That same crossbreed is reflected in Williams’ aesthetic influences that range from hip-hop to Norman Rockwell to Italian renaissance.

“I feel like American music is that combination of African and European cross-section,” he says. “By African, I mean the pyramids and the precision of that, with the European beauty of execution. They were really good technical painters and I’ve always been drawn to that. So I’m just putting the two together.”

Williams’ eight-foot-tall DF pyramid will consist of four sides with a 12-foot-base, featuring respective portraits of Andre 3000, Big Boi, and the Goodie Mob on three sides. The fourth side will feature laser-cut hieroglyphics from a font he custom designed. Along the base will be portraits of the rest of the Dungeon Family members, including Organized Noize, Big Rube, Cool Breeze, Witchdoctor, and Backbone. He’s even received input from DF founder Rico Wade and member Backbone.

He’s using Michelangelo’s Sistine Chapel as aesthetic inspiration for portraits that portray the members of DF as angelic figures floating in the sky.

“I don’t think people understand how funky it’s going to be when it’s done. It’s going to be immaculate,” he says. “I want it to be something where if you went to the Lourve in Paris you’d say, ‘I could see this being in there.’”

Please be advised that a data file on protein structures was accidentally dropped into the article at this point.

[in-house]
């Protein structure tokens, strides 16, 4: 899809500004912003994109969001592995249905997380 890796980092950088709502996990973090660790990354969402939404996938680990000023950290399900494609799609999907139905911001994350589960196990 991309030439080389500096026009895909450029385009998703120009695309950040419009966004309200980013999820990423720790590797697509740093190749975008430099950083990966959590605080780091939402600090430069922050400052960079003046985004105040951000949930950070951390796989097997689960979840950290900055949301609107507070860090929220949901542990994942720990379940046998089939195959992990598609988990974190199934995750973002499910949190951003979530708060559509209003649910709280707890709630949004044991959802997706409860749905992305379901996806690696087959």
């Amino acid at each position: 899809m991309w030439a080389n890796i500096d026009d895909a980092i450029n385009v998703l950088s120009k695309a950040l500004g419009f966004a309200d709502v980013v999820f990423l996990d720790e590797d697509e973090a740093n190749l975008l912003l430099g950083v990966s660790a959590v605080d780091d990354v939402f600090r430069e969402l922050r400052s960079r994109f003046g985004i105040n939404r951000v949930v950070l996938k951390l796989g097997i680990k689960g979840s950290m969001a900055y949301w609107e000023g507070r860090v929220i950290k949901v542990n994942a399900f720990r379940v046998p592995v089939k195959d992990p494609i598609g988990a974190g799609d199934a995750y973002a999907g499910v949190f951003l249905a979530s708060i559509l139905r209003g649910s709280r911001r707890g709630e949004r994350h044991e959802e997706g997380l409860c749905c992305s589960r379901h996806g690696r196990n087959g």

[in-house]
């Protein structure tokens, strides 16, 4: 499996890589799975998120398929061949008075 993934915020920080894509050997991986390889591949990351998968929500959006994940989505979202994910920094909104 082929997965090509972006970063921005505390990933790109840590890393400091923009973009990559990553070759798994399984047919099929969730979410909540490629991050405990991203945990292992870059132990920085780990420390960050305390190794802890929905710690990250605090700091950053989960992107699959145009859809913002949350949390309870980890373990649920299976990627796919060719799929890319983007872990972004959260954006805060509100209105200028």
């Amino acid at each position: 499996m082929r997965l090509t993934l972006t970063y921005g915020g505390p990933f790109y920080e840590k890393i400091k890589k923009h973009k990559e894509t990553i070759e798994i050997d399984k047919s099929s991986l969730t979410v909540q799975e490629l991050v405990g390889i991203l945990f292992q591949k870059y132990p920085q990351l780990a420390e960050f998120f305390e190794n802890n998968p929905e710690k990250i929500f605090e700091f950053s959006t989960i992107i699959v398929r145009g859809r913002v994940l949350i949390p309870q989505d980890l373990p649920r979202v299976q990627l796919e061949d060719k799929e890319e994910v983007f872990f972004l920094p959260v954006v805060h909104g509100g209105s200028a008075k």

It’s not the first time he’s used the Dungeon Family as a muse. About a decade ago, Williams illustrated the cover for DJ Jamad's classic Afromentals mixtape of OutKast remixes titled "Outskirts." In fact, his portraits of Big and Dre inspired Jamad’s song selection and mix, he says.

He’s working to infuse that same sense of camaraderie into the design of the pyramid. It’s the first step in Williams’ plan to produce similar hip-hop themed monuments across the country. Over the next decade, he envisions everything from a Biggie and Tupac pyramid to an ancient Olmec head of Kanye West in Chicago.

The DF pyramid, which will be constructed out of wood, will be sold after its time on the Beltline. At that point, everyone who invested into the pyramid scheme will have the opportunity to get a return on their investment via a custom-designed Dungeon Family check, which they’ll be free to cash or frame as a tribute, Williams says.

It’s a way of “involving yourself in the journey of this project,” he adds. “I think that also relates to the family vibe of the Dungeon Family. You just felt like they were all related. They way they operated always felt like there was a lot of love between them.”

After the pyramid gets a preview at Art Beats + Lyrics on Oct. 3, it will be installed along the West End portion of the Beltline. Williams hopes the pyramid will ultimately serve as an artifact with cultural and spiritual resonance. “History is changing right in front of us,” he says. “Archaeologists are finding a lot of things that we didn’t know. A lot of things that we thought were fantasy are turning out to be true. So it’s an interesting time to be paying attention to all of that.”